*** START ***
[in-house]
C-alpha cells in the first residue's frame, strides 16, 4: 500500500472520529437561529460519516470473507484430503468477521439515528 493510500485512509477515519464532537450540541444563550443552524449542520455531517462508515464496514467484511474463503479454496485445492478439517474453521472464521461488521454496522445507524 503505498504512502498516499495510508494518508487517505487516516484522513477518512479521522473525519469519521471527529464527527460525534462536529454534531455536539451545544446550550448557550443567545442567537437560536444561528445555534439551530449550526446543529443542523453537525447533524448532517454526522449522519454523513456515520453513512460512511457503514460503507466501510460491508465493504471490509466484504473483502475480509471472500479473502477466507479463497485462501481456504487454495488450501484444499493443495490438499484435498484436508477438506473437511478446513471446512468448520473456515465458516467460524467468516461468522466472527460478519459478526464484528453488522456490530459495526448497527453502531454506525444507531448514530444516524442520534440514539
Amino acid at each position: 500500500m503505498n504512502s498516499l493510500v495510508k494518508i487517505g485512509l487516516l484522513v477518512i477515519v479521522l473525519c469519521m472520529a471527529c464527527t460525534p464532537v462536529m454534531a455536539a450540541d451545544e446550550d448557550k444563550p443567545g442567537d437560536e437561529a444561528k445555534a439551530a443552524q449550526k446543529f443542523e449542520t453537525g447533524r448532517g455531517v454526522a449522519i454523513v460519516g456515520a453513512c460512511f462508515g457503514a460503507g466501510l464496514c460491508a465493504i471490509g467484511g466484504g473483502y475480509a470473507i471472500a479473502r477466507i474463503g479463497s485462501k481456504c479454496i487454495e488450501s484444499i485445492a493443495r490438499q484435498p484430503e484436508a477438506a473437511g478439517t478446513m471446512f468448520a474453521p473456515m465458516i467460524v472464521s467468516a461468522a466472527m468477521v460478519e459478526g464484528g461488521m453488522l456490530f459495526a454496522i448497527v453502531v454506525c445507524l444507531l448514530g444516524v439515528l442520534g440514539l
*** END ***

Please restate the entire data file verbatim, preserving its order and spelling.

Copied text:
[in-house]
C-alpha cells in the first residue's frame, strides 16, 4: 500500500472520529437561529460519516470473507484430503468477521439515528 493510500485512509477515519464532537450540541444563550443552524449542520455531517462508515464496514467484511474463503479454496485445492478439517474453521472464521461488521454496522445507524 503505498504512502498516499495510508494518508487517505487516516484522513477518512479521522473525519469519521471527529464527527460525534462536529454534531455536539451545544446550550448557550443567545442567537437560536444561528445555534439551530449550526446543529443542523453537525447533524448532517454526522449522519454523513456515520453513512460512511457503514460503507466501510460491508465493504471490509466484504473483502475480509471472500479473502477466507479463497485462501481456504487454495488450501484444499493443495490438499484435498484436508477438506473437511478446513471446512468448520473456515465458516467460524467468516461468522466472527460478519459478526464484528453488522456490530459495526448497527453502531454506525444507531448514530444516524442520534440514539
Amino acid at each position: 500500500m503505498n504512502s498516499l493510500v495510508k494518508i487517505g485512509l487516516l484522513v477518512i477515519v479521522l473525519c469519521m472520529a471527529c464527527t460525534p464532537v462536529m454534531a455536539a450540541d451545544e446550550d448557550k444563550p443567545g442567537d437560536e437561529a444561528k445555534a439551530a443552524q449550526k446543529f443542523e449542520t453537525g447533524r448532517g455531517v454526522a449522519i454523513v460519516g456515520a453513512c460512511f462508515g457503514a460503507g466501510l464496514c460491508a465493504i471490509g467484511g466484504g473483502y475480509a470473507i471472500a479473502r477466507i474463503g479463497s485462501k481456504c479454496i487454495e488450501s484444499i485445492a493443495r490438499q484435498p484430503e484436508a477438506a473437511g478439517t478446513m471446512f468448520a474453521p473456515m465458516i467460524v472464521s467468516a461468522a466472527m468477521v460478519e459478526g464484528g461488521m453488522l456490530f459495526a454496522i448497527v453502531v454506525c445507524l444507531l448514530g444516524v439515528l442520534g440514539l